01 Mar For Most Patients Balanced IV Fluids Better Than Saline
MedicalResearch.com Interview with:
Wesley H. Self, MD, MPH
Department of Emergency Medicine
Vanderbilt University Medical Center
MedicalResearch.com: What is the background for this study? What are the main findings?
Response: Doctors have been giving IV fluids to patients for more than 100 years. The most common IV fluid during this time has been saline; it has high levels of sodium and chloride in it (similar to table salt). Balanced fluids are an alternative type of IV fluid that has lower levels of sodium and chloride that are more similar to human blood.
Our studies were designed to see if treating patients with these balanced fluids resulted in better outcomes than saline. We found that patients treated with balanced fluids had lower rates of death and kidney damage than patients treated with saline.
MedicalResearch.com: What should readers take away from your report?
Response: These result suggest that there may be a better way to treat patients with IV fluids than the most common way doctors have been doing it for the last century. Treating patients with IV fluids that are more similar in composition to blood appears to help save lives and prevent kidney damage. The risk of death or kidney damage for each patient is not very different for the two fluid types (about a 1% difference); but because so many people get IV fluids (millions each year), changing the type of fluid from saline to balanced fluids could help thousands and thousands of patients.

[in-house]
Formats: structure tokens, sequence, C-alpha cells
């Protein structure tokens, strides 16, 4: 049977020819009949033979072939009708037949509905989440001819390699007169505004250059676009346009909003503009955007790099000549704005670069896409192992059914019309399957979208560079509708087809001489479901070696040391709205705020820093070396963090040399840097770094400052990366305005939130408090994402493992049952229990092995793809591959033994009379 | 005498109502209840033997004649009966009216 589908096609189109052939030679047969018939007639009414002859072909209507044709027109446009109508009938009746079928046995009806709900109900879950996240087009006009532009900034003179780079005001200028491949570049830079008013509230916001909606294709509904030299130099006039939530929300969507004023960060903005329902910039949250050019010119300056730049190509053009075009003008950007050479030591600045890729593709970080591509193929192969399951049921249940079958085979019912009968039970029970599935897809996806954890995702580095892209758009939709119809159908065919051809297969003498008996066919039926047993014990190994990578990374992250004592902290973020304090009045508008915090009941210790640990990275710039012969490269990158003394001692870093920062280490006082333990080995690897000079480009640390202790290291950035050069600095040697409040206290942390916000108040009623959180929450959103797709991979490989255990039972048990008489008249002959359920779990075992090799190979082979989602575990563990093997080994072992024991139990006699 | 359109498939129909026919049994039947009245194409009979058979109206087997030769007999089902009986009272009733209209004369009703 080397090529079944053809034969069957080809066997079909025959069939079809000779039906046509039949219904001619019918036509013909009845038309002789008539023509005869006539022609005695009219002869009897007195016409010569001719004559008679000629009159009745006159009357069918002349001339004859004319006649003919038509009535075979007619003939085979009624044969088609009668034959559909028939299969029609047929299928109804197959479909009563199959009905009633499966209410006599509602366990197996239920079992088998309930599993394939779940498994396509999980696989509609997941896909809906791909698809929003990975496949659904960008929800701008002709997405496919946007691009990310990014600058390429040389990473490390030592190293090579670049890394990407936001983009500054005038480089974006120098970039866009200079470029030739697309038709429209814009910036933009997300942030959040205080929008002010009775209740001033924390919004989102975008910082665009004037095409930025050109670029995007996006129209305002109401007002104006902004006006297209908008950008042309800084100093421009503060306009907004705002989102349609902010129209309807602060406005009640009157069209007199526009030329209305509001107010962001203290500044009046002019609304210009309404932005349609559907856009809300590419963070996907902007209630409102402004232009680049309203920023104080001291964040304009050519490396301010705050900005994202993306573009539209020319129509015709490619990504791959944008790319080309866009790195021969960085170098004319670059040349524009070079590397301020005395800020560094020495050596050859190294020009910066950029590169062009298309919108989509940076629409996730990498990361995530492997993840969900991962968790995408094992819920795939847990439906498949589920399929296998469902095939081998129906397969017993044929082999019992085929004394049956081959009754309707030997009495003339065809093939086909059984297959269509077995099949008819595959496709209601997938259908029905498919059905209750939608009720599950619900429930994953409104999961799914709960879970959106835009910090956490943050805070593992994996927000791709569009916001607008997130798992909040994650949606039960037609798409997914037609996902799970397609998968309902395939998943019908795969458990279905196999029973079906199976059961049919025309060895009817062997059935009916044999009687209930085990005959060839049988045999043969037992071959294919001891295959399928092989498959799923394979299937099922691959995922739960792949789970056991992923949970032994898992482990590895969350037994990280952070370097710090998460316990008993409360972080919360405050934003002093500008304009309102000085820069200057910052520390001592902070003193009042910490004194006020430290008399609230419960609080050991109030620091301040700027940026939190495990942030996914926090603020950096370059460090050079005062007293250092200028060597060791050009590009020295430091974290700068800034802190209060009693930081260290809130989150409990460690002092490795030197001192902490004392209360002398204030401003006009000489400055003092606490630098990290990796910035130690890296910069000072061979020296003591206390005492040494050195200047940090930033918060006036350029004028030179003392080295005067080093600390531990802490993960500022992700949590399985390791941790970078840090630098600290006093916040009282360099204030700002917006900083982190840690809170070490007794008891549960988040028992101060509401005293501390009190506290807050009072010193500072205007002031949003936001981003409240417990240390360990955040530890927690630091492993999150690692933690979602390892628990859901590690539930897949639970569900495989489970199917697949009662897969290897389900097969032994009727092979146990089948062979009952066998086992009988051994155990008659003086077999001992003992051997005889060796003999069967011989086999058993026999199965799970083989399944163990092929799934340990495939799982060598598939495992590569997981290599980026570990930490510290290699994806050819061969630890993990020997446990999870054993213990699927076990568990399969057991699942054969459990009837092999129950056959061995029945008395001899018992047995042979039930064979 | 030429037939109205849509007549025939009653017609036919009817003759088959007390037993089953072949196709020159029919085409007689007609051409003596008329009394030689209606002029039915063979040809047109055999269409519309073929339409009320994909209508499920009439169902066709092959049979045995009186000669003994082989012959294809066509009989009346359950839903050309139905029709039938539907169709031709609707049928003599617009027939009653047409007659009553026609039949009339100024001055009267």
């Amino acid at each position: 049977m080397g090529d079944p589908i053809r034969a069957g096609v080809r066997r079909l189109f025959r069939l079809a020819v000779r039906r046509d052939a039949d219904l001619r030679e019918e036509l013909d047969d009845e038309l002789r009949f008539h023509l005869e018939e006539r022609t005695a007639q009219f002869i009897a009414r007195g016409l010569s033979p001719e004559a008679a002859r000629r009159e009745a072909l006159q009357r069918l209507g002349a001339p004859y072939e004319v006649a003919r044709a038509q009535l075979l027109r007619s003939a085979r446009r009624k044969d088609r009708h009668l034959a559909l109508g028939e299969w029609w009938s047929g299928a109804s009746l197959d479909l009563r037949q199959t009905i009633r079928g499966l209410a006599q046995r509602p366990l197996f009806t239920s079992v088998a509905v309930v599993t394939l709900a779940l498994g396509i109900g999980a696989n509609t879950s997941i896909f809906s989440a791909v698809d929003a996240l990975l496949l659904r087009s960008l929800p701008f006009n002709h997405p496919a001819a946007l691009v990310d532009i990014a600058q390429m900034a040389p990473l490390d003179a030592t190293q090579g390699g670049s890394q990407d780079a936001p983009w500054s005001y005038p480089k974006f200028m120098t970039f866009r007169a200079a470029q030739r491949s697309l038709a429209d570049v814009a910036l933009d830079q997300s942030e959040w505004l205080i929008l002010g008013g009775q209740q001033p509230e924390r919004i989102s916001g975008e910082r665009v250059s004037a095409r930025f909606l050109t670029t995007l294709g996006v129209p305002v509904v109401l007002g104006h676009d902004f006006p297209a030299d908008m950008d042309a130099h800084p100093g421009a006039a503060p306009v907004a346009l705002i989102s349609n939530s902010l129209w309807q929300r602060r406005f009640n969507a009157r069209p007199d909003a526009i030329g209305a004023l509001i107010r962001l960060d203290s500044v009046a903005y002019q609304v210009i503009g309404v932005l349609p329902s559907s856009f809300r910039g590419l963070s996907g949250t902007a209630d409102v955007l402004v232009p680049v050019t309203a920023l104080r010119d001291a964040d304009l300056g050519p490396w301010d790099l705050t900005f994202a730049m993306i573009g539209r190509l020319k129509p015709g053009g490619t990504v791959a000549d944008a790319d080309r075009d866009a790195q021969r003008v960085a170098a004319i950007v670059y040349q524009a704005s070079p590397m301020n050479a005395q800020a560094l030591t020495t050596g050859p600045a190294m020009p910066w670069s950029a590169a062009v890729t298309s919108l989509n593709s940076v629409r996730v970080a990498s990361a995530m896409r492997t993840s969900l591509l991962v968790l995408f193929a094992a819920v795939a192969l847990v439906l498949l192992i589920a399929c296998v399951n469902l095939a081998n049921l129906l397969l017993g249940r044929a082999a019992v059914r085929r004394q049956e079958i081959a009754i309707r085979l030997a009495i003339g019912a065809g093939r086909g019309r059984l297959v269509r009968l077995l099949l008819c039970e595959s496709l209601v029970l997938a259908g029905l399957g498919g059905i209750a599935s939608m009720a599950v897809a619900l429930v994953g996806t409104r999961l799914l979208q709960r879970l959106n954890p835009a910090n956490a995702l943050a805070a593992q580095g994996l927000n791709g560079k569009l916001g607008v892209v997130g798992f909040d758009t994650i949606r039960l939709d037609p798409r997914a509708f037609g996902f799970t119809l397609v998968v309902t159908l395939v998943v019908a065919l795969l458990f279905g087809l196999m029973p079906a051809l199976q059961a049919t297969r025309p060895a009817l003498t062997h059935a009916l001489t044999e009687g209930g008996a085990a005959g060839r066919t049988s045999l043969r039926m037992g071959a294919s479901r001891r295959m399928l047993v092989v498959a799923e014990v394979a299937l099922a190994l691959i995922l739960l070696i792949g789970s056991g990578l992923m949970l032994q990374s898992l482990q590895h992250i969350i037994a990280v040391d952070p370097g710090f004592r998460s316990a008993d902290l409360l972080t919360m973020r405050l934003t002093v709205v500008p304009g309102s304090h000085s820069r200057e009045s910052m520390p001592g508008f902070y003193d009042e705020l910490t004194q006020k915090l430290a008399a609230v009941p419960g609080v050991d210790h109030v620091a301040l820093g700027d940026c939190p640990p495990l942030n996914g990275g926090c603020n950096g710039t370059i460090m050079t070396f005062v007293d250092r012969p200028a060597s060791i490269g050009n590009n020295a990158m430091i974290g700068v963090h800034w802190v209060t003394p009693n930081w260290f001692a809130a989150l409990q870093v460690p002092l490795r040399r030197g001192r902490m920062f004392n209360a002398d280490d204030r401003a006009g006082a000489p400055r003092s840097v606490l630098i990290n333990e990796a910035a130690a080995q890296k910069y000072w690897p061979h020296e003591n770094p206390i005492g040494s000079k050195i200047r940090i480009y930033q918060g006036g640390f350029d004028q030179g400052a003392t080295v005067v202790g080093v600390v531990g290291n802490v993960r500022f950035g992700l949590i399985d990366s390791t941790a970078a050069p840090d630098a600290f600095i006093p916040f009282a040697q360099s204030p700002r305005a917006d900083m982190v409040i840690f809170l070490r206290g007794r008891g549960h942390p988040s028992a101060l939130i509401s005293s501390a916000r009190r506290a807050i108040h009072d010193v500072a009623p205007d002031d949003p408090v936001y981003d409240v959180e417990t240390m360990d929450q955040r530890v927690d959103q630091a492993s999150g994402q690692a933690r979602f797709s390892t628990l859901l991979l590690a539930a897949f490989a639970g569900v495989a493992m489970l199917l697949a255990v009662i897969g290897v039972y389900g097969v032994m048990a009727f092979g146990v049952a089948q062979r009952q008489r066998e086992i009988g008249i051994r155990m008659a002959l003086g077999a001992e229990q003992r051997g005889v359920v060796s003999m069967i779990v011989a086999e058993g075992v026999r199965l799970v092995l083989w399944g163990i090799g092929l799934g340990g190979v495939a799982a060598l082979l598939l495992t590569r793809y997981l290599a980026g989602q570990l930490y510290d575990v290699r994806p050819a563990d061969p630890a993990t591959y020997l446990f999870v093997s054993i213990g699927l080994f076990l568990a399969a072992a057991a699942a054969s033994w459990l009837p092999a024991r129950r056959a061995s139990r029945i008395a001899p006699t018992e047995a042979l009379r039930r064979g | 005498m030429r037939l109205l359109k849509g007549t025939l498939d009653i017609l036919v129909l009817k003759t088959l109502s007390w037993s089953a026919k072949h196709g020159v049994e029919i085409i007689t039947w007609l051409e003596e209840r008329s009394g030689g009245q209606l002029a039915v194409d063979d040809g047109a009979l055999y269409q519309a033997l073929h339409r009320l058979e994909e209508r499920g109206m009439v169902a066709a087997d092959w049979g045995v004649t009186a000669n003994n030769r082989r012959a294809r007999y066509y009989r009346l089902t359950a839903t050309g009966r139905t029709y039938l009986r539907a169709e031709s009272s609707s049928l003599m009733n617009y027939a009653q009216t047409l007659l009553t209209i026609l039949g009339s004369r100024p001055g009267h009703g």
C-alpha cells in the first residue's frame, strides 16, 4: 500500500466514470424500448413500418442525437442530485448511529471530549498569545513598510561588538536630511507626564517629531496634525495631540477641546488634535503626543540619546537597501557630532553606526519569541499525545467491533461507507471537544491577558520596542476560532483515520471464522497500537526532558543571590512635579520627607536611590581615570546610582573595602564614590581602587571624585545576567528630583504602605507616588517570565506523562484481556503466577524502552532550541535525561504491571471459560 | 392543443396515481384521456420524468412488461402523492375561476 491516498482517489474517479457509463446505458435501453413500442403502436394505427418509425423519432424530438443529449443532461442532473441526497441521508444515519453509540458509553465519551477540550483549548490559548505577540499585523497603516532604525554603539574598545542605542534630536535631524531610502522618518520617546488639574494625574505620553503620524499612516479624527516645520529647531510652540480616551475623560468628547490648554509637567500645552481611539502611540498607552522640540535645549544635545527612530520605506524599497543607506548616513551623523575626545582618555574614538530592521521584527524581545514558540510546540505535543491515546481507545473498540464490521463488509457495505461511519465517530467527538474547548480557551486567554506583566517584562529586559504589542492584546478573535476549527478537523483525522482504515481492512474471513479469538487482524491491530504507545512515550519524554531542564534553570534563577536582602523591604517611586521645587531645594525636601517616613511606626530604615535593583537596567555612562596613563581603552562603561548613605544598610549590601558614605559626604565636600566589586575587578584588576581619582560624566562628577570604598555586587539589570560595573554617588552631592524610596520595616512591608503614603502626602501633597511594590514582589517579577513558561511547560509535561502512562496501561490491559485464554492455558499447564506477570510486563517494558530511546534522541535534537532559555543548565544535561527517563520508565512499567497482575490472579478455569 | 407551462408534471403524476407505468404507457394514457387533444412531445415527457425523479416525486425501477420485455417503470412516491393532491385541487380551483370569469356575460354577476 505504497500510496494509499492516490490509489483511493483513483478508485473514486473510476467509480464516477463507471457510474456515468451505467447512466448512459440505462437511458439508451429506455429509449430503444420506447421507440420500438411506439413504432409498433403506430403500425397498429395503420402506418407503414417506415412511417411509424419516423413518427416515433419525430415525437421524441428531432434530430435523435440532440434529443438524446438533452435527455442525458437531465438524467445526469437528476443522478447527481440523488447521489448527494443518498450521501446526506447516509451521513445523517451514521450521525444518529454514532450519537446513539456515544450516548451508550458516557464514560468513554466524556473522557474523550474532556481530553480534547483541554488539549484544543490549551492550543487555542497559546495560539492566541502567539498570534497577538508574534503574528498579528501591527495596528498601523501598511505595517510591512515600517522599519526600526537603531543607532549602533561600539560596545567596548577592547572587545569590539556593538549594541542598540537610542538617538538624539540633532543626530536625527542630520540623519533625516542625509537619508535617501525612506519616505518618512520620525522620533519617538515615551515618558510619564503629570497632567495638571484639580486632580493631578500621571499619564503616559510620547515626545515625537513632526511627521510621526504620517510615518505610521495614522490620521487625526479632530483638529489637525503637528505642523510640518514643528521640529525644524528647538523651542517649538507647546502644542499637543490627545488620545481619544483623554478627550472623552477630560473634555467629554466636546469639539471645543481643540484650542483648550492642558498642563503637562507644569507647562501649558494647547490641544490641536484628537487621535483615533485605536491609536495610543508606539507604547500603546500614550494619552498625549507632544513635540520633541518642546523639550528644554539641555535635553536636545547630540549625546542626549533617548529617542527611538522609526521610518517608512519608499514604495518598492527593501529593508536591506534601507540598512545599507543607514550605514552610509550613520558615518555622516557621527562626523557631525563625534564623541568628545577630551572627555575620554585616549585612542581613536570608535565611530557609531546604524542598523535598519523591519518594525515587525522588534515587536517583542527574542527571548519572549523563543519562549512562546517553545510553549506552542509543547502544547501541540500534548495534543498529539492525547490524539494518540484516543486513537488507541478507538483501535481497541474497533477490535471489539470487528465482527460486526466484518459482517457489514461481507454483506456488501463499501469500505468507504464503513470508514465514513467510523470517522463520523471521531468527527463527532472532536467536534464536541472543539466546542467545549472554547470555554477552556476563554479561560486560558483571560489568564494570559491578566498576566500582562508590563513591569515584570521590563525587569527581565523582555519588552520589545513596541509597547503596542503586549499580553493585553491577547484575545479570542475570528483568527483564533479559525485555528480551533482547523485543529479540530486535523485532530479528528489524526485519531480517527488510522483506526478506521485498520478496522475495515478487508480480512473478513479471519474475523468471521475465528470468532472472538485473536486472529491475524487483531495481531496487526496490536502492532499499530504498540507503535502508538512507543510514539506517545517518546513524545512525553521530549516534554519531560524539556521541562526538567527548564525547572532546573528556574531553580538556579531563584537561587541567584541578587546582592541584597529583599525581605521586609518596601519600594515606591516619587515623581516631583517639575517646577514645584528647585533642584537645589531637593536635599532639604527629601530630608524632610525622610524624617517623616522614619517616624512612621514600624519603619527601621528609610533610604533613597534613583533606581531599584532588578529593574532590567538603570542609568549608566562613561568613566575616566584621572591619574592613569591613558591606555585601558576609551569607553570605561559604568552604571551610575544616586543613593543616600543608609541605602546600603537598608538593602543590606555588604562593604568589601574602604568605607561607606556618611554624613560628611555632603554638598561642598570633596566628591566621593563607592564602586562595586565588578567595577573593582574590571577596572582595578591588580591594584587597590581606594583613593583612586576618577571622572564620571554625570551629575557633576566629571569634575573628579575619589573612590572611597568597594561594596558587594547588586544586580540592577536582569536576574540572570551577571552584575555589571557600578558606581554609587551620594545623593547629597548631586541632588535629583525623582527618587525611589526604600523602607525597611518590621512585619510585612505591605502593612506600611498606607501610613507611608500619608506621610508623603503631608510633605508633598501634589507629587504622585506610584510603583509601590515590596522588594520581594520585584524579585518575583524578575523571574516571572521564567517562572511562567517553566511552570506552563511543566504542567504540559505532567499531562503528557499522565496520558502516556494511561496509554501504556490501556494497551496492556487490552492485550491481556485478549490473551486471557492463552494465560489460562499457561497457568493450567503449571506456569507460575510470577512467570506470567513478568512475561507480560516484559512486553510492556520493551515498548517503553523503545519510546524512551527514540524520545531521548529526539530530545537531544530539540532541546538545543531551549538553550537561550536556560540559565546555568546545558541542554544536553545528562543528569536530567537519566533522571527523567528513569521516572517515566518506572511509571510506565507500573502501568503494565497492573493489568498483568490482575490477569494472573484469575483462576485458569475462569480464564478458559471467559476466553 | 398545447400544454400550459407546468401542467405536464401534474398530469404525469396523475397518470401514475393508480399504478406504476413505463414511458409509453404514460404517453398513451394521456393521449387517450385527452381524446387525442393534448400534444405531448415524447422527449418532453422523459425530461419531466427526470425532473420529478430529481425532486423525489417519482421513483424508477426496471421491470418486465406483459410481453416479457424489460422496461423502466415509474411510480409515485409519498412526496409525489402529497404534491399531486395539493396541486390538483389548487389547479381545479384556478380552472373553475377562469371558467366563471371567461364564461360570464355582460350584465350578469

MedicalResearch.com: What recommendations do you have for future research as a result of this work?
Response: For most patients, it appears balanced fluids are better than saline. But there may be small groups of specific patients who are still be better off with saline. Future studies will look into whether patients with certain injuries or illness are better off with saline.
Wesley H. Self, M.D., M.P.H., Matthew W. Semler, M.D., Jonathan P. Wanderer, M.D.,
Li Wang, M.S., Daniel W. Byrne, M.S., Sean P. Collins, M.D.,
Corey M. Slovis, M.D., Christopher J. Lindsell, Ph.D., Jesse M. Ehrenfeld, M.D., M.P.H.,
Edward D. Siew, M.D., Andrew D. Shaw, M.B., Gordon R. Bernard, M.D., for the SALT-ED Investigators*
March 1, 2018
N Engl J Med 2018; 378:819-828
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